Coming to terms with adverse times in life is not an easy feat when taking it on alone. Eye Movement Desensitization and Reprocessing (EMDR) is a therapeutic technique that helps relieve post-traumatic stress (PTSD), depression, anxiety, panic attacks, eating disorders, and addiction. While pain from the past is a vital part of personal development, painful thoughts and memories do not have to remain as a cause of stress forever. It is okay to retain strong negative emotions about something from the past, but allowing it to remain a hindrance to wellness can quickly become a problem. This is where EMDR comes in.

In essence, EMDR entails utilizing REM-based eye-movements when thinking about traumatic memories to aid in processing trauma. One’s recollection of an event does not change; however, one’s perception does. Instead of feeling fearful or weak due to an event, one can feel confident or strong for surviving it (EMDR Institute). The process of EMDR starts with a review of one’s history and healing process. From there, specific memories are chosen and recollected in detail, going all the way to the physical sensations experienced in these memories. Periodically the therapist will ask the subject to identify emotions felt regarding these memories; over time, the sense of distress should fade away (Gotter).

Progress will constantly be evaluated throughout this process. EMDR has been found to significantly reduce PTSD symptoms in the long term with the added benefit of lacking the side effects that come with prescribed medicine. EMDR has a relatively low dropout rate and has not been found to worsen PTSD symptoms during treatment (Gotter).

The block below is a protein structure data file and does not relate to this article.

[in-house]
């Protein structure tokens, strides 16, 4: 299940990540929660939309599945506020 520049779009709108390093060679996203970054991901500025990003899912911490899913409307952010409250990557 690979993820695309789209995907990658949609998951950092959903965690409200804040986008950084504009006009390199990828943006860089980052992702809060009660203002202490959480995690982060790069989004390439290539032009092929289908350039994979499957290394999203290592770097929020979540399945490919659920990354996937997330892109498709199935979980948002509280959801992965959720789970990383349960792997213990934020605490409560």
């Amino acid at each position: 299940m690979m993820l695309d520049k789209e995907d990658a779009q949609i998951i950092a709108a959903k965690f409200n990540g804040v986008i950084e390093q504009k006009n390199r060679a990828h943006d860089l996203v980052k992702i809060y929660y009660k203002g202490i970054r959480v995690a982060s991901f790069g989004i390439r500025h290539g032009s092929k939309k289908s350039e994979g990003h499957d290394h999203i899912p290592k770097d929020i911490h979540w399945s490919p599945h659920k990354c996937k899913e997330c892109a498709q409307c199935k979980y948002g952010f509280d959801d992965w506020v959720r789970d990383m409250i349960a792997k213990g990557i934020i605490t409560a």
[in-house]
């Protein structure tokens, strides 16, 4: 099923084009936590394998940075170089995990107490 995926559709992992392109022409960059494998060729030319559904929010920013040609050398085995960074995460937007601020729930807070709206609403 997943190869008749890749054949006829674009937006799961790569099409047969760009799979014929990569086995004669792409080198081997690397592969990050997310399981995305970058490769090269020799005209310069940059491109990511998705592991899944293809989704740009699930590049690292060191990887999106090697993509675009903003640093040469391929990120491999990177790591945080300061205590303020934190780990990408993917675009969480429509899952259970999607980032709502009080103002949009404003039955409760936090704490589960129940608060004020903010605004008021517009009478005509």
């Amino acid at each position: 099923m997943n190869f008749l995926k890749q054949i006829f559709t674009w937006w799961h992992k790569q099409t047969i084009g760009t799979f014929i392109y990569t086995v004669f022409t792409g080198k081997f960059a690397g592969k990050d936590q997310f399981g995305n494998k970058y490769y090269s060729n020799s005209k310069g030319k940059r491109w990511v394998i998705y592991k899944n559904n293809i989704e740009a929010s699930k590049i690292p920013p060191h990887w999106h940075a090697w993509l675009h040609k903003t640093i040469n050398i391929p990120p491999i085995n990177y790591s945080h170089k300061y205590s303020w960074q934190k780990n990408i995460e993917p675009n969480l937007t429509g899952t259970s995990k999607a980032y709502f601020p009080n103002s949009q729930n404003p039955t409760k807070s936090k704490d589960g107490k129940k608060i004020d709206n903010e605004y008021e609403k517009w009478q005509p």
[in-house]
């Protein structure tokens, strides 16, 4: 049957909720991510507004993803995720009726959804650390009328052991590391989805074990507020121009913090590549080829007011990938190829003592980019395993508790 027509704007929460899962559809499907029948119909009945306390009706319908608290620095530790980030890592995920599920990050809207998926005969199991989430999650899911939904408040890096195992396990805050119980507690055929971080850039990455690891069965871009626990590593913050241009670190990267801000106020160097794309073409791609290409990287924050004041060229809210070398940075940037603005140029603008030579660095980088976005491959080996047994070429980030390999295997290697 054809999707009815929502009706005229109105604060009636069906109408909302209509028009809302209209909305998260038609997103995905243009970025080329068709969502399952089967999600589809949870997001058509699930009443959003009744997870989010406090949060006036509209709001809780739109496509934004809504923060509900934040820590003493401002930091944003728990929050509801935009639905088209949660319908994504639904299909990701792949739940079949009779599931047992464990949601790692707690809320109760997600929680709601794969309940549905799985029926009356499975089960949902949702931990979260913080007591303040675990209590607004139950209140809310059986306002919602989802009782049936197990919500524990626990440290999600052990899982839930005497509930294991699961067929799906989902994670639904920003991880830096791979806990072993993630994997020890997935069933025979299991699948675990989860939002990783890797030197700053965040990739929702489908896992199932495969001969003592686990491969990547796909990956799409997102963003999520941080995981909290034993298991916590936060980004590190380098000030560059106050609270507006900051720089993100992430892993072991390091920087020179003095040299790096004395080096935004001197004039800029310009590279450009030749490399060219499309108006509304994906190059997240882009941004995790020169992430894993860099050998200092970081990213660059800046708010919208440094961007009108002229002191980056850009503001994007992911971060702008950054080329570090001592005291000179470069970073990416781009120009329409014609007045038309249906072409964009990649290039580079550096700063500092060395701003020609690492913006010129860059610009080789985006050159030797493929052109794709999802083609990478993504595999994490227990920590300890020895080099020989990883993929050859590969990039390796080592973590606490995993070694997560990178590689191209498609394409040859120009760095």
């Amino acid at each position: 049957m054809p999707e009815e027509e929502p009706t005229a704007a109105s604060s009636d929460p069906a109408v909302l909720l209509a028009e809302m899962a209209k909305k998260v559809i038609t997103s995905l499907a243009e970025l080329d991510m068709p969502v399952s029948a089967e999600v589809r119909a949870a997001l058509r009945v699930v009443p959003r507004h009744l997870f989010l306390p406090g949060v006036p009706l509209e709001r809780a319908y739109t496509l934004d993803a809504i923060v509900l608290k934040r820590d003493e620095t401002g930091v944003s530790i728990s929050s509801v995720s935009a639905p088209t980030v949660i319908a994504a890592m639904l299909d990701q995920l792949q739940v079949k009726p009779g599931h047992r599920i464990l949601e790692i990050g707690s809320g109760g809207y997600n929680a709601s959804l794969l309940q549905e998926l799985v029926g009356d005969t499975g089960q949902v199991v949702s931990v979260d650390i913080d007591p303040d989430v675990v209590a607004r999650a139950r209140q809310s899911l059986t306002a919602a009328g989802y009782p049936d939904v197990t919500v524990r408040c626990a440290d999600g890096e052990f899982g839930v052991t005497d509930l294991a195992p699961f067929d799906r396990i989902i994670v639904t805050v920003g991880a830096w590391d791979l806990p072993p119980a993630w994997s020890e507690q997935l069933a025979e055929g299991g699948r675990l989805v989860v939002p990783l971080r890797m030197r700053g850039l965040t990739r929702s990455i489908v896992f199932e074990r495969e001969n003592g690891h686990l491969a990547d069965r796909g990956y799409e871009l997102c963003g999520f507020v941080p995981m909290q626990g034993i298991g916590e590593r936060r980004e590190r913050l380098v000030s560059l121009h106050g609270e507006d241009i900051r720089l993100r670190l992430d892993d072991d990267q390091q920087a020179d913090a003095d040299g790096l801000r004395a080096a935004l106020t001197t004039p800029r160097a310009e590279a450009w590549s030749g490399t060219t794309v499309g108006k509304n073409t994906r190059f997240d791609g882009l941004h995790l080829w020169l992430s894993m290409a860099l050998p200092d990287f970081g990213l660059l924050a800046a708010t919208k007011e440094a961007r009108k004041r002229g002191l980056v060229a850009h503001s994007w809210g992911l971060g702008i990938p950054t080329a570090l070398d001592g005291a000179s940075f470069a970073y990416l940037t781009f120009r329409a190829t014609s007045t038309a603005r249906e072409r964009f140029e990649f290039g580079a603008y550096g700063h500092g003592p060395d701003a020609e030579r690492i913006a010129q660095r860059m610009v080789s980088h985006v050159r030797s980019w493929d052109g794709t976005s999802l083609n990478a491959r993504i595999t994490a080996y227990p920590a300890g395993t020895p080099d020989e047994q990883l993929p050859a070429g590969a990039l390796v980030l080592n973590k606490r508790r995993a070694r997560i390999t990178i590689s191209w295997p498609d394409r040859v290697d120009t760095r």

EMDR is a powerful tool to further one’s wellness by prompting one to process their traumas and gain a more positive outlook on life. While difficult times cannot always be avoided, it is one’s mindset and attitude that allow for growth. There is no need to forget negative experiences, but rather remember them for what they are: the past. The past does not have to hinder anyone indefinitely. It is just as possible to use the past as a source of strength instead of a weakness.


References

Gotter, Ana. “What You Need to Know About EMDR Therapy.” Healthline, Healthline Media, 15 July 2019, www.healthline.com/health/emdr-therapy.

“What Is EMDR?: EMDR Institute – EYE MOVEMENT DESENSITIZATION AND REPROCESSING THERAPY.” EMDR Institute, Inc., EMDR Institute, Inc., www.emdr.com/what-is-emdr/.

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Has the Pandemic Caused More Drinking Problems?